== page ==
A Woman to Know: Mary Bowser

Her eyes, exceedingly bright and sharp. — Harriet Beecher Stowe

(image via Wikimedia Commons)

Just before the Civil War, immediately after her father died, Elizabeth Van Lew freed all her family slaves, sending them North to be educated. Among them was Mary Bowser, Elizabeth's friend and confidante. Once the Civil War began, however Even though Mary enjoyed her freedom up North, Mary felt a deeper purpose calling her back to Richmond, Va. And Elizabeth had plans for that, too — as a Union sympathizer living in the war-torn South, she was building a spy ring to infiltrate the heart of the Confederacy.

Mary became an important part of Elizabeth's espionage plan. Back in Richmond, she posed as a slave -- one working inside the Confederate White House. Everyone in the house thought of her as Ellen Bond, an illiterate slave girl, but secretly she was memorizing every document, blueprint and missive sent to Confederate President Jeff Davis. She and Elizabeth set up a sophisticated spy system, sending messages sewn inside dresses, underlined in books and encoded in grocery lists.

Just before the end of the war, Jeff Davis searched his house in Richmond, certain there was a spy on his staff. Mary escaped in the dead of night — but just before she left, she set a fire in the basement, almost burning Confederate headquarters to the ground.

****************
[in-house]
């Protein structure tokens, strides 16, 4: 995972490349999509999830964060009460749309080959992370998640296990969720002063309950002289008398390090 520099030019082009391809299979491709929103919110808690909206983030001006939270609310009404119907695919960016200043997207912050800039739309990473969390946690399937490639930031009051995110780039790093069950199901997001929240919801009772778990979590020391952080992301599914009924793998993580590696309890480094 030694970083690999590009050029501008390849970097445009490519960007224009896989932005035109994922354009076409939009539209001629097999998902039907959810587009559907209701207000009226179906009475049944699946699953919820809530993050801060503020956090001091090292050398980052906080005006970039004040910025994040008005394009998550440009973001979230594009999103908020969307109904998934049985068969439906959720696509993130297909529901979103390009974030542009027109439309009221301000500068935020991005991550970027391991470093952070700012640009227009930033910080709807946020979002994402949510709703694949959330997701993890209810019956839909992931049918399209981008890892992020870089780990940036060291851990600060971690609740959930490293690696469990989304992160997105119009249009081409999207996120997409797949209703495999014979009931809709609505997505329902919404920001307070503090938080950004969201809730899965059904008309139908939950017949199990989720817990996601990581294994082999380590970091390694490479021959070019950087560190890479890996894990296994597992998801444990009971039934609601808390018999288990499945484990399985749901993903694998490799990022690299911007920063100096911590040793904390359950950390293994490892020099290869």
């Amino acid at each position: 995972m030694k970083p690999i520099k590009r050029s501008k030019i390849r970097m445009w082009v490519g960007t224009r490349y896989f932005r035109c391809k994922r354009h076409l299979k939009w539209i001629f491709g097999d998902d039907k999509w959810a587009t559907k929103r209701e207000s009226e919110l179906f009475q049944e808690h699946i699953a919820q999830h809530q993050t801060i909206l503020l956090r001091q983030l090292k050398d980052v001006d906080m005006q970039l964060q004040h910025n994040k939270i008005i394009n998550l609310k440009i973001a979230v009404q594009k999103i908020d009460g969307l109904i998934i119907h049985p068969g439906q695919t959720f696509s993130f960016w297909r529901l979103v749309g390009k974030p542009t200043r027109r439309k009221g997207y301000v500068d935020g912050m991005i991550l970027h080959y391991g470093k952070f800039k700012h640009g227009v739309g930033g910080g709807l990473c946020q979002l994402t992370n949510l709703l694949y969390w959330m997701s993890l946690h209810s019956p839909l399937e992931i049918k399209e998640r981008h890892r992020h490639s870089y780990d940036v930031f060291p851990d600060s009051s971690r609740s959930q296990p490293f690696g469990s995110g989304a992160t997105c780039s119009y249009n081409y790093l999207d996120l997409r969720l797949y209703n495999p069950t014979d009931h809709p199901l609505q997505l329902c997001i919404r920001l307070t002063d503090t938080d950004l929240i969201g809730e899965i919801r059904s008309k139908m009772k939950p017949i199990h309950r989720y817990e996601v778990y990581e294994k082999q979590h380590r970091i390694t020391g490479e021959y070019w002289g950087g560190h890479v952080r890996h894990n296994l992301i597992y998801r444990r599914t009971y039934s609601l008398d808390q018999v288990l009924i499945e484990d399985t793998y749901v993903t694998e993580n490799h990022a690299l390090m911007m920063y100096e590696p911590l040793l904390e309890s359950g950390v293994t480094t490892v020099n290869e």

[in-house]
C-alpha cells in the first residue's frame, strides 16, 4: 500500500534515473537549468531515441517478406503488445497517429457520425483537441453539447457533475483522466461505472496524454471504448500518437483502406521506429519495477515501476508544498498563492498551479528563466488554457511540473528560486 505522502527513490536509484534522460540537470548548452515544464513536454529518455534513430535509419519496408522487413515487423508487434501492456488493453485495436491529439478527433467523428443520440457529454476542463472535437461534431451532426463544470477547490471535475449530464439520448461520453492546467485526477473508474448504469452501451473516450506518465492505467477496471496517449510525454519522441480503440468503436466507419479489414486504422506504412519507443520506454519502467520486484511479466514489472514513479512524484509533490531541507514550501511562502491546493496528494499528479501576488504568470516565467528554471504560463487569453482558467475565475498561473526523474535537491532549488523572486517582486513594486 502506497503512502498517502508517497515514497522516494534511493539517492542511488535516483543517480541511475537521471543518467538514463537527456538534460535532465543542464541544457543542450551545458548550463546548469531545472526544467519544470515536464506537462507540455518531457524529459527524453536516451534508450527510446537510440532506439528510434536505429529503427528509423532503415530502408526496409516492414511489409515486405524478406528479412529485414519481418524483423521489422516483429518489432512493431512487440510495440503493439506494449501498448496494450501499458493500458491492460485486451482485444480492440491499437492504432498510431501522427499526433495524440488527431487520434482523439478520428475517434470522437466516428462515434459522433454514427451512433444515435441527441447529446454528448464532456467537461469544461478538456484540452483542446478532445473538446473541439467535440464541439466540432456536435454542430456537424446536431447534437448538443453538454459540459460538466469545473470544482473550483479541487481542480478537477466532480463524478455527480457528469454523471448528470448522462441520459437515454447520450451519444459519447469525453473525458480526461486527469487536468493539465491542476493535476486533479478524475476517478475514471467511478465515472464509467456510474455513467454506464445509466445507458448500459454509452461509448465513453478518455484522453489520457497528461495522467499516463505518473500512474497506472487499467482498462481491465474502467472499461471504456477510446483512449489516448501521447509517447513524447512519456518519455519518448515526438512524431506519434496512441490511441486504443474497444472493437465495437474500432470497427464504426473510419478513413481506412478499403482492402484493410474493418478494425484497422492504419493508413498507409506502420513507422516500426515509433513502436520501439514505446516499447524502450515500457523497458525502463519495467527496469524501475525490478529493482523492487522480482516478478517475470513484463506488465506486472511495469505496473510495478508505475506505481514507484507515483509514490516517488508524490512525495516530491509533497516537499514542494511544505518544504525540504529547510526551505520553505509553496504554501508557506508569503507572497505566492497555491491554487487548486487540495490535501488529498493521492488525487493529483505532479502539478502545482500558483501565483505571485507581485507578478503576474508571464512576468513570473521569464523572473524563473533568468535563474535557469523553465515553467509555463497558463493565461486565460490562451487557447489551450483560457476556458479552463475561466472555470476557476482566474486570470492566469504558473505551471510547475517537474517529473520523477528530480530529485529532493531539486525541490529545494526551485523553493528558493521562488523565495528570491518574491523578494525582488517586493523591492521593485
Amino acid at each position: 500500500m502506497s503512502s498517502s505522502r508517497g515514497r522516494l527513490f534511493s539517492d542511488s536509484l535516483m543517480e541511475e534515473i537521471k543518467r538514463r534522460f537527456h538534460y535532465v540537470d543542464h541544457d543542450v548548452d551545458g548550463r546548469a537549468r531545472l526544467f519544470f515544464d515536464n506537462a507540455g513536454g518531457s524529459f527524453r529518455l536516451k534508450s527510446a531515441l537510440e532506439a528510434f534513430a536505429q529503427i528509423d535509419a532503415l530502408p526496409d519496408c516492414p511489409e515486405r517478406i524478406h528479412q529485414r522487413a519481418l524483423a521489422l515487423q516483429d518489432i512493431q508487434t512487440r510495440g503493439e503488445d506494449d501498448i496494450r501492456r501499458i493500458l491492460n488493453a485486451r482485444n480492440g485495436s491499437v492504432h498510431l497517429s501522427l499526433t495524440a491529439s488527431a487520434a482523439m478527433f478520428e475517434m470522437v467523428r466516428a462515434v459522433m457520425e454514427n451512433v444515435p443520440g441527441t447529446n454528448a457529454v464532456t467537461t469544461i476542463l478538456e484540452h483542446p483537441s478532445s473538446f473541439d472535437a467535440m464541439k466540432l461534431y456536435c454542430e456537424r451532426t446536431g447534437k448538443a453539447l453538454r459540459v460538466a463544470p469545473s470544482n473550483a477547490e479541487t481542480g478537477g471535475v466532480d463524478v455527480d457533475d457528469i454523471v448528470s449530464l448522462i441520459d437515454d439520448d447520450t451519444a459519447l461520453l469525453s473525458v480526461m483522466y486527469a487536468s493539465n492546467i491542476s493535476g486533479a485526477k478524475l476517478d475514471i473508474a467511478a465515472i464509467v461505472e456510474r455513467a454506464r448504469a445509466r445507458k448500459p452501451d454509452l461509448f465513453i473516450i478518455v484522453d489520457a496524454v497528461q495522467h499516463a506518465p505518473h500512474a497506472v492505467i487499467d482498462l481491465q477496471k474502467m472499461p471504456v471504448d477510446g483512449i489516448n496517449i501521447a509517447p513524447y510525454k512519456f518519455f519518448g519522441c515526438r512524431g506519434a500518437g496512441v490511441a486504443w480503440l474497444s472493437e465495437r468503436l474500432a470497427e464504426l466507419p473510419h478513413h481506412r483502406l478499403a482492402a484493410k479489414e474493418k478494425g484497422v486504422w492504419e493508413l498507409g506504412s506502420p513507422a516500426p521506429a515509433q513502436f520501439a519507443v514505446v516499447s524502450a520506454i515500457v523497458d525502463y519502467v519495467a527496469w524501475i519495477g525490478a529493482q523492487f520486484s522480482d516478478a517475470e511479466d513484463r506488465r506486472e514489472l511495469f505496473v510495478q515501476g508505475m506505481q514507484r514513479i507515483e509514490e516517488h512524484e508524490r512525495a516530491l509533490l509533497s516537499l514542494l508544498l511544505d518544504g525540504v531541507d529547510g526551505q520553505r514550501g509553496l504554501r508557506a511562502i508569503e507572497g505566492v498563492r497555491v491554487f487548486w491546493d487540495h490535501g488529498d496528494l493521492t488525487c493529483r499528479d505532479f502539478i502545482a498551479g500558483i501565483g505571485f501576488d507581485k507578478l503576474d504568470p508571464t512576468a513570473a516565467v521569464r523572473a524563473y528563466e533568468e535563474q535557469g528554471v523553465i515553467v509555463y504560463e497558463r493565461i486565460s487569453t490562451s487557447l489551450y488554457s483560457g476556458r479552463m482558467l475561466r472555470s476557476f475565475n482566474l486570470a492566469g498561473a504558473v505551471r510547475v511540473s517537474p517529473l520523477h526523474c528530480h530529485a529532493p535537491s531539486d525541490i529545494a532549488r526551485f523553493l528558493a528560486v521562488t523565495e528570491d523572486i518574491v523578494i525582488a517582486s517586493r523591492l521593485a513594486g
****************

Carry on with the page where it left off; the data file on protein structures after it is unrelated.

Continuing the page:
After that daring escape, she disappears from history. We have no record of Mary's life at the end of the War, no way to know whether she continued her espionage, moved back North or returned to her former missionary work in Liberia. While many history books commend Elizabeth's work and that of other Union spies, they forget Mary, and what little we do know is rife with misinformation and error. The photo above? For years it was presumed to be the spy herself, but recently biographer Lois Leveen reported that it's not even our Mary Bowser. It's another Mary Bowser, born more than 30 years later — a reminder that the work of black women like Mary is often erased or forgotten. Even when they almost burn down the Confederacy HQ.

As Leveen wrote for The Atlantic, "The story of the mistaken Mary Bowser reveals how an interest in history, especially women's history and black history, can blind us to how much the past remains unknowable."

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